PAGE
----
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Question: Let $f(x_1, x_2,\ldots, x_n)=\sqrt[n]{x_1x_2\cdots x_n}$, where $x_1, \ldots, x_n$ are positive numbers and $x_1+\cdots+x_n=c$, where $c$ is a constant. Using Laplace multipliers, find the maximum of $f$.

Let $g(x_1, x_2,\ldots, x_n)=x_1+\cdots+x_n$. By Laplace's theorem, we can find λ such that $∇f=λ∇g$. However, since $x_1, \ldots, x_n$ are numbers, then $∇g=∇f=0$. How am I supposed to find the maximum? (which is $\frac{c}{n}$ according to my textbook's answer key).

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    $\begingroup$ The $x_i$ are viewed as variables, not fixed numbers, to do this. $\endgroup$ – coffeemath Oct 17 '15 at 0:56
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I will point out the steps you should follow to do this problem because it seems that you may be new to Lagrange multipliers, and the method is the same for most setups.

STEP 1: You should write out what each component of $\nabla f$ and $\nabla g$ are; i.e. compute $\frac{\partial f}{\partial x_i}$ and $\frac{\partial g}{\partial x_i}$ for each $1 \leq i \leq n$. This should just be calculus computations.

STEP 2: By equating $\nabla f = \lambda \nabla g$ you are essentially writing down a system of $n$ equations; one equation for each component of the vectors, i.e. $$ \frac{\partial f}{\partial x_i} = \lambda \frac{\partial g}{\partial x_i} $$ You should get equations that look like $$ \frac{\sqrt[n]{x_1 x_2 \cdots x_n}}{n x_i} = \lambda \tag{1}$$

STEP 3: Formally solving those equations for each $x_i$ you can now plug in those expressions into $x_1 +x_2 + \ldots + x_n$ to get $$ c = \sum_{i=1}^n \frac{\sqrt[n]{x_1 x_2 \cdots x_n}}{n \lambda} = \frac{\sqrt[n]{x_1 x_2 \cdots x_n}}{\lambda}$$ and then solve for $\lambda$ in terms of $c$.

STEP 4: Once you've done that you go back to $(1)$ and find that you can write $x_i = \frac{c}{n} $ for all $i$ and plug the vector $(c/n,c/n,\ldots,c/n)$ into $f$ to get $$ f(c/n,c/n,\ldots,c/n) = \sqrt[n]{\frac{c^n}{n^n}} = \frac{c}{n}$$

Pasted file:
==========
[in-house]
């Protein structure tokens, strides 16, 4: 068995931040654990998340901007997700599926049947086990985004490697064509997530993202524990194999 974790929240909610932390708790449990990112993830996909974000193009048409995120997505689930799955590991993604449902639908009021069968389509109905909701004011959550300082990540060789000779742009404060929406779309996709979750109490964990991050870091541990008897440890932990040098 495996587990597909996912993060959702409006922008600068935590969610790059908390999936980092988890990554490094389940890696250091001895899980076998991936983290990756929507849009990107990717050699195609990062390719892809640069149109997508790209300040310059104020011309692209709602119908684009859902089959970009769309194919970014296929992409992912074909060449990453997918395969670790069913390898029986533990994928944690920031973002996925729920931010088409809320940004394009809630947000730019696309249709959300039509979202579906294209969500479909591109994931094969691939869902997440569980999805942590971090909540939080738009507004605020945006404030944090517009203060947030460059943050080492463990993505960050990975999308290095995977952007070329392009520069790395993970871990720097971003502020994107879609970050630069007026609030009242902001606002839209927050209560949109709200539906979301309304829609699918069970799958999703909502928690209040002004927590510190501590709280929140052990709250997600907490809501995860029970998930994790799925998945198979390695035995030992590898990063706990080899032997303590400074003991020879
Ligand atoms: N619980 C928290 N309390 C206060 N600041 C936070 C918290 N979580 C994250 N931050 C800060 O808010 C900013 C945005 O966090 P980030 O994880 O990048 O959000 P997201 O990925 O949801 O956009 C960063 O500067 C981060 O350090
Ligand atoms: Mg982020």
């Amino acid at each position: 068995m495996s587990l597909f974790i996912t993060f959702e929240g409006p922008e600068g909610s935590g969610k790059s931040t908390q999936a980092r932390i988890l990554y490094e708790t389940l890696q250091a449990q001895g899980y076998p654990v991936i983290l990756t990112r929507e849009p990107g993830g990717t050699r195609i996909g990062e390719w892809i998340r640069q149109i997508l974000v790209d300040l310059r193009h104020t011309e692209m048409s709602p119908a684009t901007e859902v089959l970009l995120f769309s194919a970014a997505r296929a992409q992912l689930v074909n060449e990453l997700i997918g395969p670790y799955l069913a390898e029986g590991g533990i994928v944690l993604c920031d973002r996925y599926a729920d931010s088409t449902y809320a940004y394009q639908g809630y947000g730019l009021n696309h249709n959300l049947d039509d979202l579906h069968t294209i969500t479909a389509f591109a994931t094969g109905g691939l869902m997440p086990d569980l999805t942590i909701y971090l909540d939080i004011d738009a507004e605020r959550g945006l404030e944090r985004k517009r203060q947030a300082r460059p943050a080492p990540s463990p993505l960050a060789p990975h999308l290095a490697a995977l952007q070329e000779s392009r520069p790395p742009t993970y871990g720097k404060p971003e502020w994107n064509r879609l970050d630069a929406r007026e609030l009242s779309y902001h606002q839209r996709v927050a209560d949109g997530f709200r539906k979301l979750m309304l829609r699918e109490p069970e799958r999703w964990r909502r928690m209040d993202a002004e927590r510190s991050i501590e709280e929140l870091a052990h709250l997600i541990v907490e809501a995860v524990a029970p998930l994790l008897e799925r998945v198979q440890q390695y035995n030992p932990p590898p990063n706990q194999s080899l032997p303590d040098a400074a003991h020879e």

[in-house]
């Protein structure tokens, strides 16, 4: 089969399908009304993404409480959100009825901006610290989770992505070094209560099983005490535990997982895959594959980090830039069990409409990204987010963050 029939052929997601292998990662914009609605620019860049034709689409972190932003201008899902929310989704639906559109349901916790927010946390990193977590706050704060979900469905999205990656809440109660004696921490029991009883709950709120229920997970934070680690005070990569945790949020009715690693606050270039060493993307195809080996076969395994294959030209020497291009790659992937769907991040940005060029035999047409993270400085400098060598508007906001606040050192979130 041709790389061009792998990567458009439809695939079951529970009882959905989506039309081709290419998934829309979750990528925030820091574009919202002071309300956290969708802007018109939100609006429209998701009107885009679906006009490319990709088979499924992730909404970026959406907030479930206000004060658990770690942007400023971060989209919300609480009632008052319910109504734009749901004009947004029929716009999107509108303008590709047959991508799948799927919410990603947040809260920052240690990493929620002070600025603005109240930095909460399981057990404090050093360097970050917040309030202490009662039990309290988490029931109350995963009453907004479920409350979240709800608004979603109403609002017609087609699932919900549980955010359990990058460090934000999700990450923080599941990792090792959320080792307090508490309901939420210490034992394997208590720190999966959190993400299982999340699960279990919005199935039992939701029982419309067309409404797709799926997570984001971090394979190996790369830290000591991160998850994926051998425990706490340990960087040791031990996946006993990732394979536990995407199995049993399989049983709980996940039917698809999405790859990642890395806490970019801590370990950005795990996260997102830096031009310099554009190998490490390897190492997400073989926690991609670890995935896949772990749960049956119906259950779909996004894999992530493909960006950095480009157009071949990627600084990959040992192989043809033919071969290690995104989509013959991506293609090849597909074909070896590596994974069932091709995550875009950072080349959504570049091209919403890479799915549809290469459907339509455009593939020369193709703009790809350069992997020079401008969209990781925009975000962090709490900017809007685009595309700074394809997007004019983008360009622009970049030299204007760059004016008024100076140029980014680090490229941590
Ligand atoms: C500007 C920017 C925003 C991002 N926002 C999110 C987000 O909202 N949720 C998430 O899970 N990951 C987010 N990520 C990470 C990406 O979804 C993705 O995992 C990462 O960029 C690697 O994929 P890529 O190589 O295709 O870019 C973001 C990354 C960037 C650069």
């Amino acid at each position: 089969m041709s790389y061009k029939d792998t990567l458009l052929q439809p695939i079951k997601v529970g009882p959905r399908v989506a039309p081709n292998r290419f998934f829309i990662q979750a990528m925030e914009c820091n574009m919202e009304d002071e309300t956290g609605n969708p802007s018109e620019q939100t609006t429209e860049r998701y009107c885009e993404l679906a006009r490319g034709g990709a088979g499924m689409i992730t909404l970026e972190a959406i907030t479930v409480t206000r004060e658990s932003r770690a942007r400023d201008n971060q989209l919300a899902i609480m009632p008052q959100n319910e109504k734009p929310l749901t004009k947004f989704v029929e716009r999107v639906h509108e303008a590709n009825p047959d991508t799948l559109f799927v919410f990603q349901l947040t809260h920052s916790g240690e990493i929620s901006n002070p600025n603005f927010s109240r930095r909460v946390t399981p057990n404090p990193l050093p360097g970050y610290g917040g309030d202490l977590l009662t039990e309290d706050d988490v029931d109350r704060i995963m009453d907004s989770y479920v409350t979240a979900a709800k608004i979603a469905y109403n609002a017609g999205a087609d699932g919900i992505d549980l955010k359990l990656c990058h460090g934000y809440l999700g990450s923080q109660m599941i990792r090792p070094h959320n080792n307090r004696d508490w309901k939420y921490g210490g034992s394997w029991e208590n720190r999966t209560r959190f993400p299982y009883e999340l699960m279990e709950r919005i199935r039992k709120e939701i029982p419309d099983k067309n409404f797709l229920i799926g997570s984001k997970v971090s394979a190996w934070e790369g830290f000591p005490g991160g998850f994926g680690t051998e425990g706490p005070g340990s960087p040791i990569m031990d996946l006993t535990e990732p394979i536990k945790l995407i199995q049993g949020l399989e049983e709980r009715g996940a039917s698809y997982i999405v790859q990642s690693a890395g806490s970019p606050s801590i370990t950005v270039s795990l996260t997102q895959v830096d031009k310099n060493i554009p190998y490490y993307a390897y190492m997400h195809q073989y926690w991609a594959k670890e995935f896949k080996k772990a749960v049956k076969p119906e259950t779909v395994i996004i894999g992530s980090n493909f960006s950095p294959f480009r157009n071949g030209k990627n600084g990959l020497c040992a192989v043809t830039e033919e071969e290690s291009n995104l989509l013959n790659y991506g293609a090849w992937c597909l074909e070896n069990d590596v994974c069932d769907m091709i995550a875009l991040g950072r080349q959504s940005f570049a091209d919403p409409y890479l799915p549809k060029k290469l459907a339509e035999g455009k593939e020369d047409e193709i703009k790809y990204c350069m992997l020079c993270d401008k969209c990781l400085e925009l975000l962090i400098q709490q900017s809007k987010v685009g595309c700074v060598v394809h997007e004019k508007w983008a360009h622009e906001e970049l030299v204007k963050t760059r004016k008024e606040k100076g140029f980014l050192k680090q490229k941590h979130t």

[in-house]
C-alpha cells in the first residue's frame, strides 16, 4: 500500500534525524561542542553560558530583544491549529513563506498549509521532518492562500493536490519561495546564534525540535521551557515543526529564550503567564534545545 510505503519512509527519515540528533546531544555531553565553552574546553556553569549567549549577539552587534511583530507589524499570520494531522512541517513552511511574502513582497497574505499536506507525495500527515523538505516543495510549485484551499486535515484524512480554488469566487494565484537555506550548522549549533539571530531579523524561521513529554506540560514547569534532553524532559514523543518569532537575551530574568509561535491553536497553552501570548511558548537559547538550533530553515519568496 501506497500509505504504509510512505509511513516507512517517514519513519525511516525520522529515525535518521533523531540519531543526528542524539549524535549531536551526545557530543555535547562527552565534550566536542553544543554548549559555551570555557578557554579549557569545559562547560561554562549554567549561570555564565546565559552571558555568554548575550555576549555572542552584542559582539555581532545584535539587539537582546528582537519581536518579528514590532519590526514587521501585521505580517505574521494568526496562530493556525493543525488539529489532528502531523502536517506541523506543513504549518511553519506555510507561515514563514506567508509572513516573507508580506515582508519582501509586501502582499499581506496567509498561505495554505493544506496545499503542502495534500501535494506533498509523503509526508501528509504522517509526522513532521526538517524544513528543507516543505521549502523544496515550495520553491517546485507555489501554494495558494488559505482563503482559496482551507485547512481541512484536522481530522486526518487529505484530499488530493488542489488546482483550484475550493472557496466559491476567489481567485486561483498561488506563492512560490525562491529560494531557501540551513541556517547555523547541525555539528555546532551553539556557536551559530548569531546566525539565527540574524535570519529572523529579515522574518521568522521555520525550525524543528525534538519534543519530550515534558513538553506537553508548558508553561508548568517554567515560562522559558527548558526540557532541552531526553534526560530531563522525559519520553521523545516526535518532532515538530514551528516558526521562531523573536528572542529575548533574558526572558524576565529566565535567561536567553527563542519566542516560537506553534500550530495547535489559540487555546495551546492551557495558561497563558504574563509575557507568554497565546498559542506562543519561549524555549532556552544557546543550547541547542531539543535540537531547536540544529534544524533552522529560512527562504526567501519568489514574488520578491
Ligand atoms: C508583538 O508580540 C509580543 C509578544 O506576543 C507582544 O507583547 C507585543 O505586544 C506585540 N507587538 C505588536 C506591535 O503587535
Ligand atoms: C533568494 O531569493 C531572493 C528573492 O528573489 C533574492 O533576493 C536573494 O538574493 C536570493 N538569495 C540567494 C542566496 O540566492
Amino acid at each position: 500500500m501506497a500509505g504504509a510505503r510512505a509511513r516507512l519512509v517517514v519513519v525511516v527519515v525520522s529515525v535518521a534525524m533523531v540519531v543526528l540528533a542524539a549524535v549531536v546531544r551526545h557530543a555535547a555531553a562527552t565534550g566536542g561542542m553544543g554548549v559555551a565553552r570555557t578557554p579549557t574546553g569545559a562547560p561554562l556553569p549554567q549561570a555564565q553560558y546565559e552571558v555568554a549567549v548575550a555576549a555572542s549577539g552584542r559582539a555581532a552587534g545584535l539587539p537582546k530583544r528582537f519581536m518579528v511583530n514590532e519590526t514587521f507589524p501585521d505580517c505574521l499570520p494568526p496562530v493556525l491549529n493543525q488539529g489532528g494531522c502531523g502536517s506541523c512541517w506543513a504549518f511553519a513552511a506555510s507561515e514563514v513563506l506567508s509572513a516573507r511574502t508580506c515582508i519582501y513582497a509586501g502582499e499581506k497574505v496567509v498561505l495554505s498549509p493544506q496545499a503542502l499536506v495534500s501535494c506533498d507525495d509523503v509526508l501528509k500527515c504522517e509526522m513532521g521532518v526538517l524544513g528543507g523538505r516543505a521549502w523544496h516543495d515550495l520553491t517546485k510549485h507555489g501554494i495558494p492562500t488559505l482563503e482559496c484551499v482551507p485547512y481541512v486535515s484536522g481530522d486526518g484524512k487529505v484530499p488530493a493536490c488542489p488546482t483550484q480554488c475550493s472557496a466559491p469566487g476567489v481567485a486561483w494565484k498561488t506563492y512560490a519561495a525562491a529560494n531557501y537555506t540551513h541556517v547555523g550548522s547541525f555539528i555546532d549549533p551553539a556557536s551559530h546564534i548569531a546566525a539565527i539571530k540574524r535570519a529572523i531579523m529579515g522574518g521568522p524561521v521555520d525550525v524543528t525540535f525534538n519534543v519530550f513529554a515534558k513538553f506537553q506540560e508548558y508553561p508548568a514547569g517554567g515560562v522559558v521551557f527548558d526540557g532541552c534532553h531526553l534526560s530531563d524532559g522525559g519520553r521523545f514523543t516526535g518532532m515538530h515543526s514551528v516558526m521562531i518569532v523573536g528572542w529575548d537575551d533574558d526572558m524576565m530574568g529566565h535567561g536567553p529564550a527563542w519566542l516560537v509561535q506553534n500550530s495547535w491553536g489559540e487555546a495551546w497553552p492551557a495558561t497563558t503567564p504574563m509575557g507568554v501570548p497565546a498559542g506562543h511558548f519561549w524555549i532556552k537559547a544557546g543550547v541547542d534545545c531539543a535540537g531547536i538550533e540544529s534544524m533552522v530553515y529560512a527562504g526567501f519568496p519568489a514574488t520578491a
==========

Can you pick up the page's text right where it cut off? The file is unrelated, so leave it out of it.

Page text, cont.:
STEP 5: Lagrange multipliers only gives you potential points for extrema, so you must prove that $c/n$ is indeed a maximum and not some other type of critical point. I will leave this step to you.

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  • $\begingroup$ I see; you are considering the $x_1...x_n$ to be variables and not numbers (which makes senses since they are unknown) $\endgroup$ – Grizzly0111 Oct 17 '15 at 4:09
  • $\begingroup$ This is a nice outline of the steps to solving a constrained extremum problem using Lagrange multipliers. For this particular problem, though, you can take a short cut once you have equation $(1)$: it tells you that $\lambda nx_i=\lambda nx_j$ for all $i,j$. (Note that the numerator is $f$.) That should immediately tell you something about the values of the $x_i$ at the critical point. $\endgroup$ – amd Oct 17 '15 at 5:02
  • $\begingroup$ @amd Right. That's how I would do it, but I wanted to do the systematic approach. :) $\endgroup$ – Yeldarbskich Oct 17 '15 at 7:53

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